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Greater Manchester no longer has a Police and Crime Commissioner. The Mayor of Greater Manchester has now taken responsibility for policing and crime.

Budget 2016-17

Greater Manchester Mayor and Police and Crime Commissioner Tony Lloyd has published his policing budget report for 2016-17. It sets out spending plans for the forthcoming financial year and reveals that, for the first time in five years, Greater Manchester Police (GMP) will be able to recruit new officers to shore-up the service.

The recruitment drive will offset those officers who resign or retire, enabling GMP to maintain current officer levels rather than suffer further losses. Despite this good news, GMP still faces significant challenges and needs to find savings of £67m between 2016-2020.

Tony said: 

“This move has in part been made possible thanks to the overwhelming support of local people to increase the money they contribute to policing through their council tax, and I am determined to see their money used to bolster the frontline and local neighbourhood policing.

“New recruitment provides a much-needed opportunity to increase the diversity of Greater Manchester Police, helping to create a police force that reflects the communities it serves. New blood means new ideas and will help to revitalise the service.

 “However, as my report makes clear, this is still very much a ‘cuts budget’. The Chancellor’s plan to protect policing budgets is full of holes, has not been borne out in real terms, and offers no foresight beyond this financial year. To make his sums add up, I have had to increase the amount people pay through their council tax, but even this can’t assuage the impact that cuts have had and continue to have on Greater Manchester’s police service.”

The central government police grant being issued to Greater Manchester is 0.6% less than the grant received for 2015-16, a cut of £2.4m – contradicting the Chancellor’s Autumn Statement to protect policing budgets.

A smaller government grant coupled with increased demand on policing and rising costs faced by Greater Manchester Police, means that £29.6m worth of savings have had to be found this year alone, and an estimated £67m in total for 2016-2020.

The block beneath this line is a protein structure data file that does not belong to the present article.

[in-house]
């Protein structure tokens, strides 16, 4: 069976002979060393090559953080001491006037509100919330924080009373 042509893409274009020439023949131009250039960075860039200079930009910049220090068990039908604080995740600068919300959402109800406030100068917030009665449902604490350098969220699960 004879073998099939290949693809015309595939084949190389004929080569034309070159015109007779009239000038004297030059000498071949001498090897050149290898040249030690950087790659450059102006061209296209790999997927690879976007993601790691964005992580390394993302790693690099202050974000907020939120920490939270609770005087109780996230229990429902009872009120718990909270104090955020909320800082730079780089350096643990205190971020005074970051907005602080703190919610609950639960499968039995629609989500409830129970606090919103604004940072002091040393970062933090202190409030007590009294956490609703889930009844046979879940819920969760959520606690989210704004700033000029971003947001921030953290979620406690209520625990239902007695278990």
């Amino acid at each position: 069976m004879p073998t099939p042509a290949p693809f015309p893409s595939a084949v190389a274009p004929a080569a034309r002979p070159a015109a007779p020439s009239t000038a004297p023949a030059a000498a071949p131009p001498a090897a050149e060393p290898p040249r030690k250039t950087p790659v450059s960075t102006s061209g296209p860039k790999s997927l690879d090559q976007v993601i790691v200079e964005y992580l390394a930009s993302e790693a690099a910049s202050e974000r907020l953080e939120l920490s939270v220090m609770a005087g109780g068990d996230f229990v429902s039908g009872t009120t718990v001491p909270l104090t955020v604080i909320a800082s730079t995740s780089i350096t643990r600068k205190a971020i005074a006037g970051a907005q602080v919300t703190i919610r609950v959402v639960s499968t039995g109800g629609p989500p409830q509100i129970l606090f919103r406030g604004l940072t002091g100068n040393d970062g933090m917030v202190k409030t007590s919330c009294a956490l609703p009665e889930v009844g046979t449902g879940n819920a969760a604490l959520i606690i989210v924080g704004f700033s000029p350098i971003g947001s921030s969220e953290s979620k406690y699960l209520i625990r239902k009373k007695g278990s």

Top-slicing means that £16.2m has been taken away from local policing to pay for national projects, such as the College of Policing, the IPCC, and a new Emergency Services Network.

Her Majesty’s Inspectorate of Constabulary (HMIC) identified Greater Manchester as the most challenging area for policing in England and Wales – higher even than London’s Metropolitan Police. And, because GMP have to rely so heavily on the central government police grant (which forms 80% of its total funding), any reduction in this money hits Greater Manchester harder than the majority of most other police areas.

The victim-based crime rate in Greater Manchester is 70 crimes per 1,000 people, compared to a national average of just 58 per 1,000. In 2014-15, GMP received more priority calls, relative to population, of any other police service in England and Wales.

Key points in the budget include:

  • Council tax contributions towards policing increased by £5 per year for the average band D property, a move overwhelmingly supported by 78% of people surveyed.
  • Police officers to be recruited for the first time in five years.
  • An increased annual intake of apprentices, in particular providing more opportunities for young people from a disadvantaged background.
  • Investment to ensure that the Chief Constable’s new approach to policing services is embedded swiftly.
  • Investment in information technology to build a more robust system, replacing ageing infrastructure and architecture, and enabling better mobile working.
  • Investment in body-worn video technology.
  • Innovative projects to reduce demand on public services and support vulnerable people.
  • Funding of local authority community safety partnerships and community-voluntary groups.
  • Improving services for victims and witnesses.
  • Exploring the potential for devolving criminal justice to create a more locally-focused, effective approach to rehabilitation and harm reduction.

The report was formally approved at the Commissioner’s public forum on 16 February.

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